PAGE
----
“The choices you always have are: do we launch in November or do we wait until February, March when we could hit some bigger launch numbers but then we miss Christmas. It takes time to scale,” Thompson told GamesIndustry.biz. “It’s absolutely not a strategy, we want to get the product into consumers hands as quickly as we can because we think it’s exciting, it’s innovative. We wanted to do that for Christmas and that’s what we’ve done. We’ve built a really strong supply and resupply chain over the coming weeks.”

Despite shortages, Microsoft expects to sell 5 million Kinect sensors in 2010.

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Musician Finds Minor Fame by Stalking Google Street View Car [Google]

Thursday, December 10th, 2009

When Nate Heagy heard that the Google Street View team was coming to his town, he quickly hatched a plan to promote his band: He would stalk out the Street View van until he managed to get his picture taken.

Like any good stalker, Heagy was pretty organized about the entire affair. He made a sign to keep in his car so that he was ready to go the instant any of the individuals he’d recruited to watch out for the Street View van called him. In the end though, it was Heagy himself who spotted the Fame-mobile as he was nibbling on his lunch and he quickly hopped into his car, sped after the van, and figured out where it should turn next so that he could set up his sign at the right corner.

Nutty or not, I guess Heagy’s plan worked since I couldn’t resist extending his 15 minutes of Internet fame after seeing that Google Street View snapshot of his. Heck, the whole ploy worked so well that I’m even throwing up his band’s music video:

[Fear Salesman via Neowin]



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China bans corporal punishment in internet rehab, UK and USA open up their own clinics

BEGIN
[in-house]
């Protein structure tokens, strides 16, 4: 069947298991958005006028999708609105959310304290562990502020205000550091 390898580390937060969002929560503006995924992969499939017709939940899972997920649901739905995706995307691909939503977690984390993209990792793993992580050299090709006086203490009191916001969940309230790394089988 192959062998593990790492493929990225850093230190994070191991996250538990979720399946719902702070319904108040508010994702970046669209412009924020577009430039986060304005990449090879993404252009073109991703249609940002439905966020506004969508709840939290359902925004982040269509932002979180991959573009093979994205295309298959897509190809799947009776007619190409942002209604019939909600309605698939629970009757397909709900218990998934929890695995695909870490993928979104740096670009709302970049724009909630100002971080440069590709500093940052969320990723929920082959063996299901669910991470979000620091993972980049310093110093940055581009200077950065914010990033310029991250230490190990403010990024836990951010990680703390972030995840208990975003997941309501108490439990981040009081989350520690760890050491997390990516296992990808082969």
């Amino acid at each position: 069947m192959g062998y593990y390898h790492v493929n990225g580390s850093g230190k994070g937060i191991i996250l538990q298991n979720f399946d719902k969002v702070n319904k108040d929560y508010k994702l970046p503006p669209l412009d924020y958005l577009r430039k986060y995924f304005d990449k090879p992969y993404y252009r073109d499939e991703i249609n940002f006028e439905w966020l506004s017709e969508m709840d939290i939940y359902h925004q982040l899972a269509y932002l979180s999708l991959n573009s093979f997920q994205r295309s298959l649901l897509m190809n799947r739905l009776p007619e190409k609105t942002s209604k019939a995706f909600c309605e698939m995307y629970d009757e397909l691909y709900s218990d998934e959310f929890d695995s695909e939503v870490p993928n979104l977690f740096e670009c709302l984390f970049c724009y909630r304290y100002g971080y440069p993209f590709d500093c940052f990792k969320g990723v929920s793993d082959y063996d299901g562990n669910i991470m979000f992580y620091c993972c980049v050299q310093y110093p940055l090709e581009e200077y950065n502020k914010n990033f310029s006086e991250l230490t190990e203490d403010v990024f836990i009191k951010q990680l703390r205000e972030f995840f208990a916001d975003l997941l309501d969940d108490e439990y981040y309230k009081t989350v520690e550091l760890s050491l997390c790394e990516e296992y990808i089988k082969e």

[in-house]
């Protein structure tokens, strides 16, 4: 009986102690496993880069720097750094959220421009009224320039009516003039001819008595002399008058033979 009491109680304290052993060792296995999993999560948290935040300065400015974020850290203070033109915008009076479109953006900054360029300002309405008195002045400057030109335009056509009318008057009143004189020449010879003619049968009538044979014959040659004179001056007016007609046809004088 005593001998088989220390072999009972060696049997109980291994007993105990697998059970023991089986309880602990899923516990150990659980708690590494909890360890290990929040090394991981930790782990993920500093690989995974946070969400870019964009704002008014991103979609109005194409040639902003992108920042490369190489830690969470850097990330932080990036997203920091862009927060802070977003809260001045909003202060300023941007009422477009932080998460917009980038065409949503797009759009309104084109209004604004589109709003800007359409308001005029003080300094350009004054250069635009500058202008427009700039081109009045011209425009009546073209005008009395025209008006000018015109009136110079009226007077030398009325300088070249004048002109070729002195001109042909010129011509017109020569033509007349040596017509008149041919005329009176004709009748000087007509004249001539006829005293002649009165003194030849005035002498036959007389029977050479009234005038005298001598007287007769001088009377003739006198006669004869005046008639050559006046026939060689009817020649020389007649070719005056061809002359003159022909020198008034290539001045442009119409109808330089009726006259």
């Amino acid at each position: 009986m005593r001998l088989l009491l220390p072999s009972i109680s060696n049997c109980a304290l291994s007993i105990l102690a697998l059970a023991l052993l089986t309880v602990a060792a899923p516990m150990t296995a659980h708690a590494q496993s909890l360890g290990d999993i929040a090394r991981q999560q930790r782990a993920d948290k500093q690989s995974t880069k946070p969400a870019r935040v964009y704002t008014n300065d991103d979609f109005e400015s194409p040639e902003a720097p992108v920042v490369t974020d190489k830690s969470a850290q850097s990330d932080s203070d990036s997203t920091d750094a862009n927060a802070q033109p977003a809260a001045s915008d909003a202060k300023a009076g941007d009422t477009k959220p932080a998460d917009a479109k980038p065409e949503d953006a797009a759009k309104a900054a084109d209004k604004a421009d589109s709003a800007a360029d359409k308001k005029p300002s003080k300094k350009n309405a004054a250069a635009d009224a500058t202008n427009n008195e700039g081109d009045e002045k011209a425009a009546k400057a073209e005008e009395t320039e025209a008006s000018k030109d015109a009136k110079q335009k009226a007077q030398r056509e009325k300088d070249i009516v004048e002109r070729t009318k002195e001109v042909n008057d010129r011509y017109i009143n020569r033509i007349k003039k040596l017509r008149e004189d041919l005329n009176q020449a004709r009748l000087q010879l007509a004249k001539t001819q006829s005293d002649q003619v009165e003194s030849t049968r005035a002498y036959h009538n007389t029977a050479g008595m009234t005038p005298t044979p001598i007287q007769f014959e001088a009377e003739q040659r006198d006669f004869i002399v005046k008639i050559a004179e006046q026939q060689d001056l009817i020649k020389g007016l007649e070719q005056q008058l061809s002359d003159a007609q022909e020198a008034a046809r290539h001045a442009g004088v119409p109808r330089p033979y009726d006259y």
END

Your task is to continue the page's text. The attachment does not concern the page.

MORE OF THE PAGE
Thursday, November 5th, 2009

China’s, how to say this, unorthodox rehabilitation methods, which involve “beating and confinement” of internet addicts, have finally been fully outlawed. Following the death of one teenager due to the treatment he received at an addiction camp, the Chinese Health Ministry has come out with a statement to say corporal punishment and methods restricting personal freedom “are strictly forbidden.” In the meantime, the UK and USA are playing catch-up by opening up their own computer addiction camps, which have been described as residential internet detox clinics. Their genius ploy to get you off the web juice has been to go cold turkey and teach people to do chores as a distraction (really, chores and boredom are the cure and not the disease?). The British version even has a 12-step program, but we advise doing what we all did — if you find yourself spending most of your time on the internet, just become a full-time blogger.

Read – China bans tough treatment of young Web addicts
Read – Britain’s first computer rehab clinic opens
Read – Clinic for internet addicts opens in US

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China bans corporal punishment in internet rehab, UK and USA open up their own clinics originally appeared on Engadget on Thu, 05 Nov 2009 05:28:00 EST. Please see our terms for use of feeds.